AURORA, Colo. – April 7, 2016 – The U.S. is currently experiencing a severe nursing educator shortage and according to the American Association of College of Nursing (AACN), almost 80,000 qualified applicants are turned away from nursing schools each year because of a shortage of nurse educators needed to train future nursing professionals. This in-demand career offers a high-level of job security, opportunities to advance quickly, and great personal reward.
“Most nurse educators are highly satisfied with their work and find the interaction with students quite rewarding; most take pride in the role they play in preparing nurses to care for their patients,” says Karen Whitham, Ed.D., MSN, RN, CNE, and Assistant Dean of Undergraduate Nursing Programs at American Sentinel University. Whitham is also a certified nurse educator and a member of Sigma Theta Tau, the National League for Nursing.
Nurse educators are registered nurses with advanced education who also serve as teachers. Most nurse educators work as nurses before dedicating their careers to educating the future nursing workforce.
“Most nurse educators have extensive clinical experience, and many choose to continue to care for patients after becoming educators,” says Whitham. “But even if nurse educators no longer practice at the bedside, they must stay current with new nursing methods and technologies to stay on the leading edge of clinical practice.”
Nursing Education Offers Great Rewards
Whitham says that nursing education was the perfect career choice for her because she likes to collect knowledge. “Each time I learn something new, I learn just how much more knowledge is out there that I don’t know about.”
She shares her ‘Best Things About Being a Nurse Educator’ and thoughts about the most rewarding aspects of her job for those nurses considering nurse education as a career path.
Karen Whitham’s Top 10 Best Things About Being a Nurse Educator:
1- Help shape the nurses that will have an impact on many patients, families, and other nurses long after the initial interaction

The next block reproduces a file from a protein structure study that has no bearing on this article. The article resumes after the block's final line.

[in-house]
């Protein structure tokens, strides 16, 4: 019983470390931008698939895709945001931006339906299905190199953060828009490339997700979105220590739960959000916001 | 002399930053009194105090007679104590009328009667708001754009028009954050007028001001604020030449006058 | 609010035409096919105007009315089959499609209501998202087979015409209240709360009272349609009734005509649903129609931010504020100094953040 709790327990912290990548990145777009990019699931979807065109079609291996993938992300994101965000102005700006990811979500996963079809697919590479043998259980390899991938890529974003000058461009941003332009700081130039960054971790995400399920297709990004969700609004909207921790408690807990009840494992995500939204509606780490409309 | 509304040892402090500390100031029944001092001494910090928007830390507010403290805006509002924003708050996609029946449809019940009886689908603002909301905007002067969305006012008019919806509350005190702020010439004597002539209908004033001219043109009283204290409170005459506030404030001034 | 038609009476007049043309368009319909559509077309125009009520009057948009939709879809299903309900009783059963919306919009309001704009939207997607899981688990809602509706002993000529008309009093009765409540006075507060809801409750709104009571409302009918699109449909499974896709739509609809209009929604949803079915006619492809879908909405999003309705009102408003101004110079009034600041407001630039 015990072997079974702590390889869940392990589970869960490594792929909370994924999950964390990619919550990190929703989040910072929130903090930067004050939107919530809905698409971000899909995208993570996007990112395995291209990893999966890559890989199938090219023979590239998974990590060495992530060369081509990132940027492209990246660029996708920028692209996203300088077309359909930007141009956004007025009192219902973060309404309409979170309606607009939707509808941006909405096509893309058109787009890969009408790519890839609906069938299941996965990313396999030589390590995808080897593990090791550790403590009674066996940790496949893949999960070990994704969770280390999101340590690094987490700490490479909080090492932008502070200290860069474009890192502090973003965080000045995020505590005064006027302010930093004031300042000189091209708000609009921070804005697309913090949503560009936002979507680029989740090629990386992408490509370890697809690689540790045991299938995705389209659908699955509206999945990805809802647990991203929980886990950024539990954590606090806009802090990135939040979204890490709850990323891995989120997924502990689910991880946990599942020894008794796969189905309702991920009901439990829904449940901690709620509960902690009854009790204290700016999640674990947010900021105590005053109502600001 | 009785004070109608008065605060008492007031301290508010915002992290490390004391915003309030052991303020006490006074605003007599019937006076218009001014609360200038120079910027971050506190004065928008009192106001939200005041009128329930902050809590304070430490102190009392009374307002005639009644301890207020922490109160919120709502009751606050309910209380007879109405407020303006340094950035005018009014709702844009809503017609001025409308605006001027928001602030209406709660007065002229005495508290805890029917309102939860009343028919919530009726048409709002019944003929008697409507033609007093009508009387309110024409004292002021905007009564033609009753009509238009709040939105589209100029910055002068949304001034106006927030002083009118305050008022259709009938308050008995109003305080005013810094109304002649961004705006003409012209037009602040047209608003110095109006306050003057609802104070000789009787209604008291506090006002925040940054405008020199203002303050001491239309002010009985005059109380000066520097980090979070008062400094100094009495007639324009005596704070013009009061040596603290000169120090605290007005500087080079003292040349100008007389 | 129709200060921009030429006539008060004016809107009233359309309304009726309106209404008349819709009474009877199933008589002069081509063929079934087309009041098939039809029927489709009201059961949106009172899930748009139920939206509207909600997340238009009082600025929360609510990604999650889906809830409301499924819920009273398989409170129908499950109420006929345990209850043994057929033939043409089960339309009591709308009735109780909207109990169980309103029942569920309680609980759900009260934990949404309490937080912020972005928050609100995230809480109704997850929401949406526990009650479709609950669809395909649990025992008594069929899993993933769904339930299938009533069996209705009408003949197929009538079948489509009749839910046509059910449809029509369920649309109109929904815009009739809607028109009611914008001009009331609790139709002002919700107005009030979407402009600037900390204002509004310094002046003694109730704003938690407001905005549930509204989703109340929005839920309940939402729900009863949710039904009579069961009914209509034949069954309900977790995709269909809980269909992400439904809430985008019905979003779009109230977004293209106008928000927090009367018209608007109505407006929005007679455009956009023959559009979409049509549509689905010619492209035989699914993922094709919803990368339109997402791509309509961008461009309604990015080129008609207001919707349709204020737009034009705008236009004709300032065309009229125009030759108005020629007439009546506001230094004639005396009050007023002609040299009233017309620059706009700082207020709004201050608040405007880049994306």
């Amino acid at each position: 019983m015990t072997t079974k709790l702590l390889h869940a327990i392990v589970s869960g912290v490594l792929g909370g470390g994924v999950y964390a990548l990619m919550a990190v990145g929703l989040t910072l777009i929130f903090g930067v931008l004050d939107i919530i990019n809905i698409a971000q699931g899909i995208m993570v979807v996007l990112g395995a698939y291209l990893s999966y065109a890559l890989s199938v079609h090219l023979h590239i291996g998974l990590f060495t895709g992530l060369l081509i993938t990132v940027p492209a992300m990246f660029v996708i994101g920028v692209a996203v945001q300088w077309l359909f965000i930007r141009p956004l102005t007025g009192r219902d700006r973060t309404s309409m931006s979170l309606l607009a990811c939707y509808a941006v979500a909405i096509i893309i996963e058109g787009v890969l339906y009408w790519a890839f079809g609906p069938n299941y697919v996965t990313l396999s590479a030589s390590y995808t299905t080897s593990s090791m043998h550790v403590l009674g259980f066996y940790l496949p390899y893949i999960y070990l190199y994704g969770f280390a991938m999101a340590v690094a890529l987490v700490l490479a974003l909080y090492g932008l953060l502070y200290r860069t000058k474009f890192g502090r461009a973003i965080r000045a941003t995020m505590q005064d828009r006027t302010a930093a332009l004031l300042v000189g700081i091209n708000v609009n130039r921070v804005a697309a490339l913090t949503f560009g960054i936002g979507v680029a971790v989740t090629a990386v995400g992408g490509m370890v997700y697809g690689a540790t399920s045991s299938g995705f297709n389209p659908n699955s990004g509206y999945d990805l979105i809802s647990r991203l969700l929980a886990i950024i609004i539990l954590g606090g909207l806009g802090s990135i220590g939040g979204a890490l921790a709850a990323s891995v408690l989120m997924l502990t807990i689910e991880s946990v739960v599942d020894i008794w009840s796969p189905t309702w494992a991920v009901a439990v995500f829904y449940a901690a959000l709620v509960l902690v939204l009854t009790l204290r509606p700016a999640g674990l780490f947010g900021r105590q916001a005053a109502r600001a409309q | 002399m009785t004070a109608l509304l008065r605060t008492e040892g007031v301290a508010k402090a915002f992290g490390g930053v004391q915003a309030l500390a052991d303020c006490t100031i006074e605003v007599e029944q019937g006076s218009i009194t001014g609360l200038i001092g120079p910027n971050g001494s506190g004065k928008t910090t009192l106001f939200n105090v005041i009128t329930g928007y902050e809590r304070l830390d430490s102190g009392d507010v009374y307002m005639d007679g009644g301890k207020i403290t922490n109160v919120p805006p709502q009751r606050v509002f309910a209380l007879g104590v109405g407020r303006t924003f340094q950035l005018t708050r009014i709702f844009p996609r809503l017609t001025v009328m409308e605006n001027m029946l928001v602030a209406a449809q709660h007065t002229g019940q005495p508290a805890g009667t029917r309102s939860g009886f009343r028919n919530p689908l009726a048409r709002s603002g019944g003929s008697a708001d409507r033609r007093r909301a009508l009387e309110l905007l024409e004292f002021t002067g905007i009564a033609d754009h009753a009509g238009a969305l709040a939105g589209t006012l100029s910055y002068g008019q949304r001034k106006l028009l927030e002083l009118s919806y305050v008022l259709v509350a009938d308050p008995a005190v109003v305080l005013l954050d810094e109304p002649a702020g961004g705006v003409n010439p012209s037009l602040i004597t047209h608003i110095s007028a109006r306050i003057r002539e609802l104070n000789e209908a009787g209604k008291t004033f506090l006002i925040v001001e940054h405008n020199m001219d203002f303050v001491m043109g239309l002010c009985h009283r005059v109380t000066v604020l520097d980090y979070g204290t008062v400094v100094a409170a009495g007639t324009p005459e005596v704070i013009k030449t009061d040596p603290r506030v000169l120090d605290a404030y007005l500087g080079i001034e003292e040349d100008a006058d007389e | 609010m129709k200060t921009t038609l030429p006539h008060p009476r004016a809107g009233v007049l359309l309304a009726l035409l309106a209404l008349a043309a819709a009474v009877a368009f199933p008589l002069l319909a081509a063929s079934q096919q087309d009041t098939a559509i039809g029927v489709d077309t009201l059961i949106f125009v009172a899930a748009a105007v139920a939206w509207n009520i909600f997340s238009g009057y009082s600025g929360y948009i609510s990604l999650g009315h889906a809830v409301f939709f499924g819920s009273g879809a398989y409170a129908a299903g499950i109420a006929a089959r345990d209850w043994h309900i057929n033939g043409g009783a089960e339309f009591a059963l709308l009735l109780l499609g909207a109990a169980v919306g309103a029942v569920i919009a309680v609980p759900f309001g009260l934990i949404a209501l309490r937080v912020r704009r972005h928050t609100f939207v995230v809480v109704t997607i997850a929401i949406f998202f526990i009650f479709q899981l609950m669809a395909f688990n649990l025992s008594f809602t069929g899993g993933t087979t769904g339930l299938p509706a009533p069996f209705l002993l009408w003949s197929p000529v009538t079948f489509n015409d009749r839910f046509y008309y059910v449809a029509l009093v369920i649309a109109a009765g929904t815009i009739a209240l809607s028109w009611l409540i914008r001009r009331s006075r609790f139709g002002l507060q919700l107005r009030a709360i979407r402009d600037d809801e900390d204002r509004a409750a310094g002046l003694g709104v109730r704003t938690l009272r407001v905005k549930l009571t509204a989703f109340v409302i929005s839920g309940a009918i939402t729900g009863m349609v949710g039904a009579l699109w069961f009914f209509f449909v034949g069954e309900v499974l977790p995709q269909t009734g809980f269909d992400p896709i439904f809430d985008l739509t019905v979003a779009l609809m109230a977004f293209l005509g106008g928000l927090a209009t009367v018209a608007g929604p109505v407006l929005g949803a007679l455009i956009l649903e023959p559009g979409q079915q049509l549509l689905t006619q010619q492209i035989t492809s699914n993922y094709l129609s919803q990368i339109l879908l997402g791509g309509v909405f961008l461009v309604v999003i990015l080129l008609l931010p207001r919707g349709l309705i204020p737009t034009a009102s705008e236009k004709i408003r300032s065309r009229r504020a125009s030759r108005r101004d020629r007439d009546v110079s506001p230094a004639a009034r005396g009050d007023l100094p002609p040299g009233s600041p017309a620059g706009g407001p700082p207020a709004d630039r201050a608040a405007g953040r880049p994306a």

2- Contribute to the body of nursing knowledge
3- Get inspired by nursing students every day
4- Form unique bonds with students
5- Change career path without changing careers
6- Be remembered by students long after shaping their career
7- Wear something other than scrubs to work
8- Work emergencies that no longer “circle the drain”
9- Work hours that occur mainly during daylight
10- Make the profession of nursing better
Whitham says one of the most significant rewards of being a nurse educator is to teach appropriately so that students have the foundation they need to respond to new technologies and their use in the nursing practice, while not devaluing the human elements in healthcare.
“Nurse educators play a critical role in healthcare by serving as role models for future nurses and providing the leadership needed to implement evidence-based nursing practice needed to strengthen the nursing profession,” she adds.
American Sentinel’s Doctor of Nursing Practice (DNP) program with a specialization in educational leadership is designed to provide nurse education leaders with credentials that validate credibility and competence to academic and business leaders. Students are taught by experienced nurse educators and surrounded by colleagues who share their education-focused goals.
Learn more about American Sentinel University’s ACEN-accredited online Doctor of Nursing Practice, Educational Leadership Specialization program at http://www.americansentinel.edu/health-care/dnp-educational-leadership or call 866.922.5690.
About American Sentinel University
American Sentinel University delivers accredited online degree programs in nursing (BSN, MSN, and DNP) and healthcare management (MBA Healthcare, M.S. Information Systems Management, and M.S. Business Intelligence and Analytics). Its affordable, flexible bachelor’s and master’s nursing degree programs are accredited by the Commission for the Collegiate Nursing Education (CCNE), of One Dupont Circle, NW Suite 530, Washington, D.C., 20036. The DNP program is accredited by the Accreditation Commission for Education in Nursing (ACEN) of 3343 Peachtree Road NE, Suite 850, Atlanta, Ga., 30326. The University is accredited by the Distance Education Accrediting Commission, DEAC, 1101 17th Street NW, Suite 808, Washington, D.C. 20036, (202) 234-5100, www.deac.org
For required student consumer information, please visit: www.americansentinel.edu/doe